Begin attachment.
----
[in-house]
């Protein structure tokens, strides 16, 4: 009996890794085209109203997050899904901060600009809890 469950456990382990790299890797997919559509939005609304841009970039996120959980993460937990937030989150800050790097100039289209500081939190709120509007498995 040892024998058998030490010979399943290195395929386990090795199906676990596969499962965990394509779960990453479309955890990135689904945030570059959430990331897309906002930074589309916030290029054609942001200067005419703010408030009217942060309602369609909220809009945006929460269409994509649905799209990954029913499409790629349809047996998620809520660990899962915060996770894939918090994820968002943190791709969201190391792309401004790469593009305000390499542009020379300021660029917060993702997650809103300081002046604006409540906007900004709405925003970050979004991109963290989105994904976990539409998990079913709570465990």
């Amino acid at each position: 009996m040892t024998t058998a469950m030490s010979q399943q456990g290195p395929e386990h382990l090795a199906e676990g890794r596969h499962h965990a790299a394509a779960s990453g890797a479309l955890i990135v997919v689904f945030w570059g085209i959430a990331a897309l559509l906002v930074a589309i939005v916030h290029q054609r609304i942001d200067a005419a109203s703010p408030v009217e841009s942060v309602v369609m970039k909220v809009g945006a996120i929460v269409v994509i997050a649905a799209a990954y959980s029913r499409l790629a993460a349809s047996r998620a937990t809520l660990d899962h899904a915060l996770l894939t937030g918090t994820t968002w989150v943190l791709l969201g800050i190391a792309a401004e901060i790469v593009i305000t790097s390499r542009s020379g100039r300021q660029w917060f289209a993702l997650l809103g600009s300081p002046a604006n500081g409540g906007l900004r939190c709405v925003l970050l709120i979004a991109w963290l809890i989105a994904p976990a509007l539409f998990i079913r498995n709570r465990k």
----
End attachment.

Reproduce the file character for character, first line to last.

[in-house]
């Protein structure tokens, strides 16, 4: 009996890794085209109203997050899904901060600009809890 469950456990382990790299890797997919559509939005609304841009970039996120959980993460937990937030989150800050790097100039289209500081939190709120509007498995 040892024998058998030490010979399943290195395929386990090795199906676990596969499962965990394509779960990453479309955890990135689904945030570059959430990331897309906002930074589309916030290029054609942001200067005419703010408030009217942060309602369609909220809009945006929460269409994509649905799209990954029913499409790629349809047996998620809520660990899962915060996770894939918090994820968002943190791709969201190391792309401004790469593009305000390499542009020379300021660029917060993702997650809103300081002046604006409540906007900004709405925003970050979004991109963290989105994904976990539409998990079913709570465990």
């Amino acid at each position: 009996m040892t024998t058998a469950m030490s010979q399943q456990g290195p395929e386990h382990l090795a199906e676990g890794r596969h499962h965990a790299a394509a779960s990453g890797a479309l955890i990135v997919v689904f945030w570059g085209i959430a990331a897309l559509l906002v930074a589309i939005v916030h290029q054609r609304i942001d200067a005419a109203s703010p408030v009217e841009s942060v309602v369609m970039k909220v809009g945006a996120i929460v269409v994509i997050a649905a799209a990954y959980s029913r499409l790629a993460a349809s047996r998620a937990t809520l660990d899962h899904a915060l996770l894939t937030g918090t994820t968002w989150v943190l791709l969201g800050i190391a792309a401004e901060i790469v593009i305000t790097s390499r542009s020379g100039r300021q660029w917060f289209a993702l997650l809103g600009s300081p002046a604006n500081g409540g906007l900004r939190c709405v925003l970050l709120i979004a991109w963290l809890i989105a994904p976990a509007l539409f998990i079913r498995n709570r465990k």